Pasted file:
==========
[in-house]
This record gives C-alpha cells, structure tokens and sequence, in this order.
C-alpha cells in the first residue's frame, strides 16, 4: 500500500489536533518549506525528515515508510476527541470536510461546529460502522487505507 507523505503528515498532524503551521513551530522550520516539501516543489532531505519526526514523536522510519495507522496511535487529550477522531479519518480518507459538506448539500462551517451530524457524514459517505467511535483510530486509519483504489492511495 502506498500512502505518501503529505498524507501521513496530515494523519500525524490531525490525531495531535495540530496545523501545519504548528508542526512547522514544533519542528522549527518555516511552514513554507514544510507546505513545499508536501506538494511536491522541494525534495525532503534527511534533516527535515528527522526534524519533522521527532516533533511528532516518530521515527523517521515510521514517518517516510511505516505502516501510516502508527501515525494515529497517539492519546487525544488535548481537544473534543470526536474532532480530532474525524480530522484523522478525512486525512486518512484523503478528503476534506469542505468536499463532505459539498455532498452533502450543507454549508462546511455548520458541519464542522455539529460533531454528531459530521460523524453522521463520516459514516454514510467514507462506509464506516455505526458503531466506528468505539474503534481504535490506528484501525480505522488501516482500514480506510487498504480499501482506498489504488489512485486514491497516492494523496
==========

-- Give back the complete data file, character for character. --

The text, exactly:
[in-house]
This record gives C-alpha cells, structure tokens and sequence, in this order.
C-alpha cells in the first residue's frame, strides 16, 4: 500500500489536533518549506525528515515508510476527541470536510461546529460502522487505507 507523505503528515498532524503551521513551530522550520516539501516543489532531505519526526514523536522510519495507522496511535487529550477522531479519518480518507459538506448539500462551517451530524457524514459517505467511535483510530486509519483504489492511495 502506498500512502505518501503529505498524507501521513496530515494523519500525524490531525490525531495531535495540530496545523501545519504548528508542526512547522514544533519542528522549527518555516511552514513554507514544510507546505513545499508536501506538494511536491522541494525534495525532503534527511534533516527535515528527522526534524519533522521527532516533533511528532516518530521515527523517521515510521514517518517516510511505516505502516501510516502508527501515525494515529497517539492519546487525544488535548481537544473534543470526536474532532480530532474525524480530522484523522478525512486525512486518512484523503478528503476534506469542505468536499463532505459539498455532498452533502450543507454549508462546511455548520458541519464542522455539529460533531454528531459530521460523524453522521463520516459514516454514510467514507462506509464506516455505526458503531466506528468505539474503534481504535490506528484501525480505522488501516482500514480506510487498504480499501482506498489504488489512485486514491497516492494523496